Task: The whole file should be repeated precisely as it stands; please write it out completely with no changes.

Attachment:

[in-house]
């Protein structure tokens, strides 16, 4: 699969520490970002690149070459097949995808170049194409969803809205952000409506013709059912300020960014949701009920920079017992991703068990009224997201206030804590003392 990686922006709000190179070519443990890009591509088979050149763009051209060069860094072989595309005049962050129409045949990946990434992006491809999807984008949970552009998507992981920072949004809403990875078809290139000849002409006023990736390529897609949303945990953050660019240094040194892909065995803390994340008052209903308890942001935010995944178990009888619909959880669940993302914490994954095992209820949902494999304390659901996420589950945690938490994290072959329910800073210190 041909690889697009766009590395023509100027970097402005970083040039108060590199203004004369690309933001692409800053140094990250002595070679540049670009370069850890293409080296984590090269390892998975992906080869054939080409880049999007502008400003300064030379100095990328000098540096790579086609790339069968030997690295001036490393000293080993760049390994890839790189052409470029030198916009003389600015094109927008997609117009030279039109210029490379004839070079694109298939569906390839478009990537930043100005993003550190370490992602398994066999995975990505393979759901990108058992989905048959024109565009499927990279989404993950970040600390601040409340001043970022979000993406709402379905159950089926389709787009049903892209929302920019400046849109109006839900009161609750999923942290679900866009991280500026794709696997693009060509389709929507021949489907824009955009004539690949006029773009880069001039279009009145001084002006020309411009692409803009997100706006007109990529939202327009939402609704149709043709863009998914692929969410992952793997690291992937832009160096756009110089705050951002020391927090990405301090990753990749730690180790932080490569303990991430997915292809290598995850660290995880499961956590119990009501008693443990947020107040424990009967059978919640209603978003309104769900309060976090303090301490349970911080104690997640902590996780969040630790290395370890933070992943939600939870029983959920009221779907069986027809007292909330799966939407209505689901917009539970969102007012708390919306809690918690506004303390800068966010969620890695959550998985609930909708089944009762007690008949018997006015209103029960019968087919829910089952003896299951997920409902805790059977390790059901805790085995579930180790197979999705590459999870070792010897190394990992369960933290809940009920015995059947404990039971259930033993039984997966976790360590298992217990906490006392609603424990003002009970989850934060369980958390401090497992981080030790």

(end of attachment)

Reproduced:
[in-house]
């Protein structure tokens, strides 16, 4: 699969520490970002690149070459097949995808170049194409969803809205952000409506013709059912300020960014949701009920920079017992991703068990009224997201206030804590003392 990686922006709000190179070519443990890009591509088979050149763009051209060069860094072989595309005049962050129409045949990946990434992006491809999807984008949970552009998507992981920072949004809403990875078809290139000849002409006023990736390529897609949303945990953050660019240094040194892909065995803390994340008052209903308890942001935010995944178990009888619909959880669940993302914490994954095992209820949902494999304390659901996420589950945690938490994290072959329910800073210190 041909690889697009766009590395023509100027970097402005970083040039108060590199203004004369690309933001692409800053140094990250002595070679540049670009370069850890293409080296984590090269390892998975992906080869054939080409880049999007502008400003300064030379100095990328000098540096790579086609790339069968030997690295001036490393000293080993760049390994890839790189052409470029030198916009003389600015094109927008997609117009030279039109210029490379004839070079694109298939569906390839478009990537930043100005993003550190370490992602398994066999995975990505393979759901990108058992989905048959024109565009499927990279989404993950970040600390601040409340001043970022979000993406709402379905159950089926389709787009049903892209929302920019400046849109109006839900009161609750999923942290679900866009991280500026794709696997693009060509389709929507021949489907824009955009004539690949006029773009880069001039279009009145001084002006020309411009692409803009997100706006007109990529939202327009939402609704149709043709863009998914692929969410992952793997690291992937832009160096756009110089705050951002020391927090990405301090990753990749730690180790932080490569303990991430997915292809290598995850660290995880499961956590119990009501008693443990947020107040424990009967059978919640209603978003309104769900309060976090303090301490349970911080104690997640902590996780969040630790290395370890933070992943939600939870029983959920009221779907069986027809007292909330799966939407209505689901917009539970969102007012708390919306809690918690506004303390800068966010969620890695959550998985609930909708089944009762007690008949018997006015209103029960019968087919829910089952003896299951997920409902805790059977390790059901805790085995579930180790197979999705590459999870070792010897190394990992369960933290809940009920015995059947404990039971259930033993039984997966976790360590298992217990906490006392609603424990003002009970989850934060369980958390401090497992981080030790």